Exploring the Wonderful World of Cat Whiskers

Many people are aware that their furry companion has a collection of whiskers on its face. But some people may not know what the purpose is of the protruding hairs. Whiskers do a lot more than give dogs and cats their iconic looks – they are useful tools allowing them to navigate their environment.  So let’s read about cat whiskers.

Dog or cat whiskers are specialized tactile hairs, sometimes called sinus hairs or vibrissae,” Dr. Marty Becker, a veterinarian, wrote in VetStreet. “In both pets, they’re located on the muzzle, above the eyes and beneath the chin. In cats, they’re also on the underside of the lower foreleg (carpal hairs).”

Whisker facts
Whiskers grow from follicles similar to hair, but the roots can extend three times deeper into the skin. There are many nerve bundles at the base of each follicle that make whiskers extremely sensitive to surroundings. Additionally, these nerves can pick up pain in the animal if the whiskers are ever trimmed or pulled out.

Sensors – Every wonder how cats get around in the dark? Whiskers play a big part in nighttime navigation. These strands can pick up changes in the air and even help the animal sense if it can fit through a hole. According to Animal Planet, whiskers can also reveal the cat’s mood. When a feline is happy the whiskers are pushed forward, however, when a cat gets upset those tactile hairs will be pulled back.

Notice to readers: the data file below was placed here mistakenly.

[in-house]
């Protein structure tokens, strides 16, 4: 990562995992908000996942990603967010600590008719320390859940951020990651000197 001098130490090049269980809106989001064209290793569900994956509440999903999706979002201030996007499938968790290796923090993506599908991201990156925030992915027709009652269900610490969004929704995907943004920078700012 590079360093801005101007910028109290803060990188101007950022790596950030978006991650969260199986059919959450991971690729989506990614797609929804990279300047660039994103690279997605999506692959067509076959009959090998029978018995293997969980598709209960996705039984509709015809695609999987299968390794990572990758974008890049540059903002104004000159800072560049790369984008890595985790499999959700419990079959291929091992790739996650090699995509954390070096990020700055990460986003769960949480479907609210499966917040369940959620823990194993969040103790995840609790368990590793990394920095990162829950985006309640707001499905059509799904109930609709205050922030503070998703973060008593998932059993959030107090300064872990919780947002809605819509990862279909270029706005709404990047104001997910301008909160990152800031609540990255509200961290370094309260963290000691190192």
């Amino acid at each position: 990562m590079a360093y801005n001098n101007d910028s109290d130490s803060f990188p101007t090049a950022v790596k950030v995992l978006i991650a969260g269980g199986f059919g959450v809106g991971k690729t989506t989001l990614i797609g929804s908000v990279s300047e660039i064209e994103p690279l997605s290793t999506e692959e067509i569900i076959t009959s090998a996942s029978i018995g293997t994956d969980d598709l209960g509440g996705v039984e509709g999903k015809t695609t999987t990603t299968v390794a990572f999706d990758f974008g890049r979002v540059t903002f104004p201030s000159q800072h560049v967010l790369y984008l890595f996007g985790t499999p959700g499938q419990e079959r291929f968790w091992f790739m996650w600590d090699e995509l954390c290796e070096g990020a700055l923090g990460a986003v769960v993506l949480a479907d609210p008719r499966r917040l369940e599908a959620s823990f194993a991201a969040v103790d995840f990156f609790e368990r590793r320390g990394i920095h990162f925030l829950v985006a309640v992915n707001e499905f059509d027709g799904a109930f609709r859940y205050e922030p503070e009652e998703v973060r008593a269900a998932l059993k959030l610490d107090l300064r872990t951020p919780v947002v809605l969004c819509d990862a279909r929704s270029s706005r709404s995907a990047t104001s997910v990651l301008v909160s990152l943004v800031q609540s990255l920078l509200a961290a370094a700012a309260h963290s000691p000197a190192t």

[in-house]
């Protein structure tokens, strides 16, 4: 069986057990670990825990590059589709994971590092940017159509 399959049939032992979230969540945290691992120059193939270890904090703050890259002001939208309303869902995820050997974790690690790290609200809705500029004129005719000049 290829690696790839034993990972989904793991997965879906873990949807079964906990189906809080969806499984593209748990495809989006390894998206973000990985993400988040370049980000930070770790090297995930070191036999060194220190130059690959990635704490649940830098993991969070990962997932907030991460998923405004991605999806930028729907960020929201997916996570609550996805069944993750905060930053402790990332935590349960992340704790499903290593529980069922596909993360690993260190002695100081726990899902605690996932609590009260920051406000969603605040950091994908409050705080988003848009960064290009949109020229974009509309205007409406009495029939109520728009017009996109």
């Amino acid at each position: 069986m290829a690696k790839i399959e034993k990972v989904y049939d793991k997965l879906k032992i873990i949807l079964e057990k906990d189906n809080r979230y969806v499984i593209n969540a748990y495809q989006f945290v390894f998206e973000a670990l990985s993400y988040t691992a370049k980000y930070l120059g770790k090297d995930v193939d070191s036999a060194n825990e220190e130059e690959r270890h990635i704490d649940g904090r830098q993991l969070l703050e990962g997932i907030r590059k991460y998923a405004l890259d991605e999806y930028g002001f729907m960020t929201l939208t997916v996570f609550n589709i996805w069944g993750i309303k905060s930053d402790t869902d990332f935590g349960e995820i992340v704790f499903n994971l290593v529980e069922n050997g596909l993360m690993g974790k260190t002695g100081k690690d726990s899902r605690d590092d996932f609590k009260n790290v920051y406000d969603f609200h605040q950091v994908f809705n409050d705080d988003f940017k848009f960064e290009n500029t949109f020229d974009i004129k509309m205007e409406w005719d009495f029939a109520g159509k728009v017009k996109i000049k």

Read more at http://love.theanimalrescuesite.com/exploring-the-wonderful-world-of-animal-whiskers/#vIlcWhsAAxxg4EQ1.99

Diana Ruth Davidson, Chief Pet Officer and Managing Nanny, Westside Dog Nanny

We offer pet services such as:  Pet Sitting,  In-Home Dog Boarding, Dog Walking, Overnights in your home, Doggie Day Care.

310 919 9372


Preventing and Handling Emergencies in Diabetic Dog and Diabetic Cat


Caring for a pet with diabetes can be daunting. Fortunately, the key to successful diabetesmanagement is simple: a consistent, established daily routine.

healthy diet is essential, and feeding your pet the same amount of food at the same time every day will help make blood sugar easiest to control. Your pet will usually also need twice-daily insulin injections, which should be given at the same time every day. (The easiest way to do this is to coordinate shots with mealtimes.) Routine daily exercise and regular at-home monitoring of urine and/or blood sugar round out a plan for good diabetic regulation.

Even if you are following a consistent routine, a diabetic pet may occasionally experience an emergency. A number of different things can cause an emergency, but the most common is hypoglycemia, or low blood sugar. In this case, it is important that you be prepared in order to avoid a life-threatening situation.

Hypoglycemia: Why It Happens


Hypoglycemia most often results from accidental overdosage of insulin, but it can also occur if a pet is not eating well, misses a meal or vomits after eating, or if the type and amount of food he is being fed changes. Hypoglycemia may become a problem with very vigorous exercise; for this reason, regular daily controlled exercise is best.